Whatever he wants, Breen Combes and Yanowsky give it to him, she sinuous and swivel-hipped and in total control, he the improbable love child of Clark Gable and Danny Kaye. Breen Combes has been showered with praise by New York Times dance critic Alastair Macaulay, and looking at these performances (along with the ones in Balanchine’s Diamonds last season, also with Yanowsky), you could hardly argue with him. Yanowsky too has never been better. The second cast, Feijóo with James Whiteside, make an eloquent case for multiple visits: he’s an unnerving combination of virile and boyish and American, and you can see him piquing her Latin curiosity, even as she reveals less (while still hinting at lots) than Breen Combes. Both couples also make the case for this Carmen as a complex, unsettling original and not just an abridged version of Bizet’s opera.
Pavel Gurevich is a bullying, totalitarian (are there Nazi overtones here?) Zuniga who with a single look can expose Don José’s frailties; I wish Elo had given this character a bigger role. Ditto for Hough’s Mercedes — I wonder why Hough, who was a sensationally mature and thoughtful Giselle in the final performance of the company’s season-opening production two weeks back, wasn’t given more to do here, a Paquita at the very least. Varga was the star Escamillo in 2006, and so far he has the role to himself (Carlos Molina, who did it in 2006, is injured), but his part seems to have been tamped down; even his entrance at the end of the Farandole (on loan from Bizet’s L’Arlésienne) is less flamboyant. Some obscurities, like the murder of Zuniga, have been brought out from the shadows, and it’s clearer now that Carmen has to work to keep Escamillo’s interest. Some mysteries remain: in place of Don José writing furiously on the walls of the structure, we now have Carmen writing furiously on Escamillo’s bare back.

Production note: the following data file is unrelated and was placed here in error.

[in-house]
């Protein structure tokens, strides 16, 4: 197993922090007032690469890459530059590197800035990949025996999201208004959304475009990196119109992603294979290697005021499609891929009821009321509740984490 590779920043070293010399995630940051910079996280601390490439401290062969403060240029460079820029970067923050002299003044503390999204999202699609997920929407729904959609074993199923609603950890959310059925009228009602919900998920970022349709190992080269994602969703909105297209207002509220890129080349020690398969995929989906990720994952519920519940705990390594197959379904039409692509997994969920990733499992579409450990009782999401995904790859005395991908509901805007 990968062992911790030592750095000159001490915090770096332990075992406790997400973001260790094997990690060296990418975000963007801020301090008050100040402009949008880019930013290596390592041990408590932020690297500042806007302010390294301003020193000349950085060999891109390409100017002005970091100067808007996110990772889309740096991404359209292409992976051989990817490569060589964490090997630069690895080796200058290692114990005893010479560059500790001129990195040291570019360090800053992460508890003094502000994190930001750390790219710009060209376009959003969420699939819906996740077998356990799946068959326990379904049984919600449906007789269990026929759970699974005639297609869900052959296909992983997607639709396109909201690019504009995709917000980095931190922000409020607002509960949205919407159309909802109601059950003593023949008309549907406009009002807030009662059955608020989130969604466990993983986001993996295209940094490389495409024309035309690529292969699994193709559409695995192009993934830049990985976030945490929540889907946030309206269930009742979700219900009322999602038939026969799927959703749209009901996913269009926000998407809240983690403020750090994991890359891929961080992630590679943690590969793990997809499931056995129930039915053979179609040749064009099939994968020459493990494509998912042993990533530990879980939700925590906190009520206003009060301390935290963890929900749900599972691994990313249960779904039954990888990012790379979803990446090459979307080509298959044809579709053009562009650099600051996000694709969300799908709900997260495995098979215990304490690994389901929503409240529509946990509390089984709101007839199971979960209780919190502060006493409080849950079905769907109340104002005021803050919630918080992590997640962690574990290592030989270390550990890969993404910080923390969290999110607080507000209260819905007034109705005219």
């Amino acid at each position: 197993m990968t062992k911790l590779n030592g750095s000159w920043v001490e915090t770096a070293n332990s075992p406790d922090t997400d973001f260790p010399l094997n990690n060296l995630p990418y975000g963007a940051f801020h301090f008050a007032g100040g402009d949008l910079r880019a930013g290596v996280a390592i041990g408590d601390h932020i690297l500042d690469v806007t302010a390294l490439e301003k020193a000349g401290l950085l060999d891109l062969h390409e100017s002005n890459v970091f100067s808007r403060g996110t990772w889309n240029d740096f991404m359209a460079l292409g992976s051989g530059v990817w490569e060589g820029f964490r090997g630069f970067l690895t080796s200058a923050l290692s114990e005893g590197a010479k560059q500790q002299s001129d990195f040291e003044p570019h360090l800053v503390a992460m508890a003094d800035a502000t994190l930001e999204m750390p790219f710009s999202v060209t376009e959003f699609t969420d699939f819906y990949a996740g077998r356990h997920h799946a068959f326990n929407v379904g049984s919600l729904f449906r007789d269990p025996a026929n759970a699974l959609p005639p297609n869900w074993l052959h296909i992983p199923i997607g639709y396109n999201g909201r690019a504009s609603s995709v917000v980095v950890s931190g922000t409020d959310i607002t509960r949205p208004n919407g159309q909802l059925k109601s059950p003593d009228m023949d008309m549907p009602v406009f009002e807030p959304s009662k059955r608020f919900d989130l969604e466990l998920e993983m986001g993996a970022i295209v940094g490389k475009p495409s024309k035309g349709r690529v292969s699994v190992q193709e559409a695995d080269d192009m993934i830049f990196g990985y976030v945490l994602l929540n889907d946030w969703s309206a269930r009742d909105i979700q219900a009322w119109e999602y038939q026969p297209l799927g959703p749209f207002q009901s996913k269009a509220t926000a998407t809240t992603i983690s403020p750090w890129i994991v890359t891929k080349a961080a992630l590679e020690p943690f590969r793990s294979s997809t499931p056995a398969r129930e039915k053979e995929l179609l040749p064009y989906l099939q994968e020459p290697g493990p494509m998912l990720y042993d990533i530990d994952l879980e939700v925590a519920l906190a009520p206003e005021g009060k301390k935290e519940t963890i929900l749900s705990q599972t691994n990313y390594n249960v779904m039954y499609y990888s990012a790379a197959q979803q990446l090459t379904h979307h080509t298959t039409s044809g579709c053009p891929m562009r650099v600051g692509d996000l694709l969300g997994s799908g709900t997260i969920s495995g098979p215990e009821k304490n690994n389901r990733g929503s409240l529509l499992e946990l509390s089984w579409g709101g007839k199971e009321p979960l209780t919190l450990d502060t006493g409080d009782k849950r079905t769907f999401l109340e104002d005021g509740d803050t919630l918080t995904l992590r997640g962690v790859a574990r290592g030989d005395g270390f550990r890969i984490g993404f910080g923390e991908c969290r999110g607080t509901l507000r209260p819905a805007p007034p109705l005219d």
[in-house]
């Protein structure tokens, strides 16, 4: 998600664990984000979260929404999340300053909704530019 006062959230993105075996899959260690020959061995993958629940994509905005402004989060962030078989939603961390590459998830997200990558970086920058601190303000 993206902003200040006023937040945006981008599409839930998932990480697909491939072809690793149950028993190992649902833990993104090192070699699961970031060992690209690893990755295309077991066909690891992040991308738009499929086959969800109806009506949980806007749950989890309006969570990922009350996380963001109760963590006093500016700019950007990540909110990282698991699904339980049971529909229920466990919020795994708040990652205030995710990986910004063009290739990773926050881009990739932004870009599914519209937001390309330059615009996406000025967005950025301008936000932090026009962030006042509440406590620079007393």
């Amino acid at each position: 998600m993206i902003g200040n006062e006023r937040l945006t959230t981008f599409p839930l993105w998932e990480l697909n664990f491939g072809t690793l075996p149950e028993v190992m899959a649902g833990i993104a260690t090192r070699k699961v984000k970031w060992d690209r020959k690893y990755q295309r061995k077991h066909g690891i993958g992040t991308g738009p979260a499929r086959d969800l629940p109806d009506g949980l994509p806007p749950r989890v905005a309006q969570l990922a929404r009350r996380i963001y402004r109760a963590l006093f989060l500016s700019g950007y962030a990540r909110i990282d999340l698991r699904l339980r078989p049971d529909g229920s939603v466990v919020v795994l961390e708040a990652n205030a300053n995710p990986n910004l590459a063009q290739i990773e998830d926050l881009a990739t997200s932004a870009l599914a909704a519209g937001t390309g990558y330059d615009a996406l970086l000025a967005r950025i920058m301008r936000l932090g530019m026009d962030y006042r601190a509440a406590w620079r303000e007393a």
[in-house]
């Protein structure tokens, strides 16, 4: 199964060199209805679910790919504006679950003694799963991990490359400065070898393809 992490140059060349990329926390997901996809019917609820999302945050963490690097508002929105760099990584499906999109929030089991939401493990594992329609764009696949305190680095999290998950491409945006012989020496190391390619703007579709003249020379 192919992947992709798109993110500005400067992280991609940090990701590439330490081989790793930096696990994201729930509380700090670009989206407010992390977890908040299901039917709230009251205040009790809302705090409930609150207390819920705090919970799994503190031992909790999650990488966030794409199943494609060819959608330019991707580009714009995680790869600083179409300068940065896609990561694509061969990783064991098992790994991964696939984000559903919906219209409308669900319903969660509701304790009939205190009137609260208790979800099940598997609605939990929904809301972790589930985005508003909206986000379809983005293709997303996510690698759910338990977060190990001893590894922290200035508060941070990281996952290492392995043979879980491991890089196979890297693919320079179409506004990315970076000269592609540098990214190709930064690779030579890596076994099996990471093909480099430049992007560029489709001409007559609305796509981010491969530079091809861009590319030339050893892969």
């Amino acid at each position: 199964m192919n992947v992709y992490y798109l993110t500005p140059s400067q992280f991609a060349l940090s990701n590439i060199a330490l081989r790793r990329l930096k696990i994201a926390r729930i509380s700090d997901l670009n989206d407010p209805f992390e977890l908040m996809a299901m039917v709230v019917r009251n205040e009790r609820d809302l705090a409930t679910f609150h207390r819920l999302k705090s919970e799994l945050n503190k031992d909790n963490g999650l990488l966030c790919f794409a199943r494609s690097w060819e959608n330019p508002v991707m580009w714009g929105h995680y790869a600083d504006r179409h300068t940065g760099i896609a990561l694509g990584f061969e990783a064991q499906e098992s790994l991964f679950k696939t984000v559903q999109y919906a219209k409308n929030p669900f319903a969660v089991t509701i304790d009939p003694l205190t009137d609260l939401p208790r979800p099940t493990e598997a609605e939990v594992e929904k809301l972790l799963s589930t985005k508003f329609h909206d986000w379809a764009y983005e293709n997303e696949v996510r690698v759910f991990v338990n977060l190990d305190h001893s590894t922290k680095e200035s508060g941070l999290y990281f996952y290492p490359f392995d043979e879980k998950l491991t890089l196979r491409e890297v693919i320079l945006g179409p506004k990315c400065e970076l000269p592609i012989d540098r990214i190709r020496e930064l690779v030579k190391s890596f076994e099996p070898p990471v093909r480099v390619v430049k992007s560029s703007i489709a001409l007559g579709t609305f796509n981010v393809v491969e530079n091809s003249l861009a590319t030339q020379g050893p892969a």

The Boston Ballet Orchestra, under Jonathan McPhee, continues to make excellent use of the Opera House’s pellucid acoustics, especially in the big climax of Shchedrin’s Adagio (drawn from Bizet’s act two Flower Song, and sounding in its swelling string arrangement like a theme from a John Ford Western). This section is danced by Don José, Mikaela, and Carmen, a trio that’s about to be a duo, and it’s enough to make anyone cry.